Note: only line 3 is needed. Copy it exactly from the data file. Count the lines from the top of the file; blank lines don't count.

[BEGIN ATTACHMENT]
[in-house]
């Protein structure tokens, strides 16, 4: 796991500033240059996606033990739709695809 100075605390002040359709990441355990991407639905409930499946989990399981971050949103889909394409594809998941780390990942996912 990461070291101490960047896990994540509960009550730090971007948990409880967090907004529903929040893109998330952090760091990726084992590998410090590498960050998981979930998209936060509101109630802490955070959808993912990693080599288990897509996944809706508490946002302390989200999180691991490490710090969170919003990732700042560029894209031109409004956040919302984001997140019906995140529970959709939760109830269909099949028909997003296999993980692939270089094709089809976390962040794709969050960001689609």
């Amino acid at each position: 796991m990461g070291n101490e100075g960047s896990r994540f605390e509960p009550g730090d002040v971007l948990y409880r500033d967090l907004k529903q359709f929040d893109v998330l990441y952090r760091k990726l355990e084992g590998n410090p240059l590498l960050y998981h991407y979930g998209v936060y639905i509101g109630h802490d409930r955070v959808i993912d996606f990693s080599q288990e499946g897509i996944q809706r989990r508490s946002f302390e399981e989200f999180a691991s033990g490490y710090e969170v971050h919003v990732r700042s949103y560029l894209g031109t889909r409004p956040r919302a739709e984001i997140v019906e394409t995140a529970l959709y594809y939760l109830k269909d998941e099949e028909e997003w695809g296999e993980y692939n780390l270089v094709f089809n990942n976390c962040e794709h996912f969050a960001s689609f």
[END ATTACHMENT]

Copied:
């Amino acid at each position: 796991m990461g070291n101490e100075g960047s896990r994540f605390e509960p009550g730090d002040v971007l948990y409880r500033d967090l907004k529903q359709f929040d893109v998330l990441y952090r760091k990726l355990e084992g590998n410090p240059l590498l960050y998981h991407y979930g998209v936060y639905i509101g109630h802490d409930r955070v959808i993912d996606f990693s080599q288990e499946g897509i996944q809706r989990r508490s946002f302390e399981e989200f999180a691991s033990g490490y710090e969170v971050h919003v990732r700042s949103y560029l894209g031109t889909r409004p956040r919302a739709e984001i997140v019906e394409t995140a529970l959709y594809y939760l109830k269909d998941e099949e028909e997003w695809g296999e993980y692939n780390l270089v094709f089809n990942n976390c962040e794709h996912f969050a960001s689609f």